As the world celebrates the International Day for Universal Access to Information, journalists in South Sudan have said restriction to access to information by some government and private institutions is obstructing their work.
According to the 2012 access to information bill, every citizen shall have the right to freedom of information, including the right to access information and records held by public or private bodies.
This includes electronic records in the possession of any level of government in South Sudan or any organ or agency.
The South Sudan constitution also states that every citizen shall have the right to the freedom of expression, reception and dissemination of information, publication, and access to the press without prejudice.
But some journalists, who spoke to Eye Radio, say these provisions have been violated by some government and private institutions.
[Winnie Cirino- VOA]: “Access to information have been easy, sometime you go to look for a certain information and people intention refused to give you, we have also seen this in government institution where by you go to get a certain information and they are hesitant to give the information and they will tell you this information is not for the public and they are just trying to hold it.”
[Michael Christopher – Al-Watan newspaper]: “We are face with a lot of challenges as journalist in accessing information, for a journalist to get any information he or she will be told write a letter to the concern office, when you summit the letter to request for interview they will say they need sample question and this delay makes the news stale, news doesn’t need to be delayed. What really pains us is when you need information from a specific institution and you call a minister he will say he is busy while the urgency of the interview is paramount for instance accidents or political development in the country.”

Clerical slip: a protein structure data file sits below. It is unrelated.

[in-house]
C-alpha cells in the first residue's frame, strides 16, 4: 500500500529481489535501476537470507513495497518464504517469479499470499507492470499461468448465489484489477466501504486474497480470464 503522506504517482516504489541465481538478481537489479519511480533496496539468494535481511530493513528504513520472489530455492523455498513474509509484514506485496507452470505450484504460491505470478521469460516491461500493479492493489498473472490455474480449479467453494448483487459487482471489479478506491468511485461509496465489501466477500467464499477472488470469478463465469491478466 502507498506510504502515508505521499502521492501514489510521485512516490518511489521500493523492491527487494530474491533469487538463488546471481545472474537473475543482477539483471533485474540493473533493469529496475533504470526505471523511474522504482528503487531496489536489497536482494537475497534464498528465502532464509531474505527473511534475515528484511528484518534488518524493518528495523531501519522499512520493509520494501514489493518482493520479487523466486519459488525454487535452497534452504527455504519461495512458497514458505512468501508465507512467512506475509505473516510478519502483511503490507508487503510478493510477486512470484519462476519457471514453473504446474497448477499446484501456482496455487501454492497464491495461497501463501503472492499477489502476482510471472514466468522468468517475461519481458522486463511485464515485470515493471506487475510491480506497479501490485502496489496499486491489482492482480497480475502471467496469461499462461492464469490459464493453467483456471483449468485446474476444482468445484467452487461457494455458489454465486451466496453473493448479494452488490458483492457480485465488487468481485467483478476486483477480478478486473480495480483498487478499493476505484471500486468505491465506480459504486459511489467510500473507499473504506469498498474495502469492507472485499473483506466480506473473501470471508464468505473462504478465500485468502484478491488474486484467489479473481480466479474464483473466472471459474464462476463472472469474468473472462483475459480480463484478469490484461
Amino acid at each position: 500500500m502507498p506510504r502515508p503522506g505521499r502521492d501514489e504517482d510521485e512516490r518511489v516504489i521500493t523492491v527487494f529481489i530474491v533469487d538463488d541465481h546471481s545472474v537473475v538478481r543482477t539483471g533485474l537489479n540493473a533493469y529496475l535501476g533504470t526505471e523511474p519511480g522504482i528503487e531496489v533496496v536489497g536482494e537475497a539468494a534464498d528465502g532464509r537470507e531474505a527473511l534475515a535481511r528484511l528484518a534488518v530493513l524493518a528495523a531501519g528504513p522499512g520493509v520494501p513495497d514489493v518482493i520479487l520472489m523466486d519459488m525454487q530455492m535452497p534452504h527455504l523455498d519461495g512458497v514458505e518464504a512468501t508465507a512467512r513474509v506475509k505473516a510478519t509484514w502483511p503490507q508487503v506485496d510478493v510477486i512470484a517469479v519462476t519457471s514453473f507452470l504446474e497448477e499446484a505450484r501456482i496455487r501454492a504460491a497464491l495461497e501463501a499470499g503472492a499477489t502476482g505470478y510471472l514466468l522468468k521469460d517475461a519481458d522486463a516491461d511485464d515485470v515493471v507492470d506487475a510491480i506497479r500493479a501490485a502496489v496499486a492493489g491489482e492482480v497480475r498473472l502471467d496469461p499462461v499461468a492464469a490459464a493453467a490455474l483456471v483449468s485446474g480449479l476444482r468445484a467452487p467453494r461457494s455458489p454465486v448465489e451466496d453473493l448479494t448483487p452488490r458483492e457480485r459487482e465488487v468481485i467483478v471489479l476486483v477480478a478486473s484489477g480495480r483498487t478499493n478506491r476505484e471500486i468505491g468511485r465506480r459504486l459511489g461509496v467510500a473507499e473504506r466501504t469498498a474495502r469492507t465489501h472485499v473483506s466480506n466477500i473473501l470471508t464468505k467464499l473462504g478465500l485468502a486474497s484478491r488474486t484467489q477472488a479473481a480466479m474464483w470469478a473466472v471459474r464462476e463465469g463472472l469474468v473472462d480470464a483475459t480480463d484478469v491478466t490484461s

[Sheila Poni – Freelance journalist]: “The access to information in South Sudan is not easy, it is difficult, we don’t get the information easily, and the challenges we go through is that when you want to get information from a concern ministry is that sometime you don’t get it, sometime you make an interview to arrange for an exclusive interview and most of the sources have the tendency of dogging to give the information to journalist. For instance when you call someone he or she will tell you I am in a meeting and call me in two hours and after calling they will still tell you they are in a meeting, they keep on dogging till late and you end up missing the information you need.”
The journalists went on to call on the governments to raise more awareness about access to informal law in the public and private institutions as well as the community in general.
[Michael Christopher – Al-Watan newspaper]: “I am requesting our government on the day to mark the International Day for Universal Access to Information, they should allow access to information and there should be understanding between journalists and leaders. I am also requesting that every office should have a press secretary of public relation who is a journalist instead of employing those who know nothing about the media.”
[Winnie Cirino- VOA]: “So when journalists approach government officials they should be willing to share with journalists whatever information that is available that is needed by the public. They shouldn’t hold this information like their private information because at any point they will leave that office and someone else will replace them. They should be willing to share information with journalists.”
The International Day for Universal Access to Information is celebrated every year on 28 September.
This year’s team is ‘The Right to Know – Building Back Better with Access to Information.’
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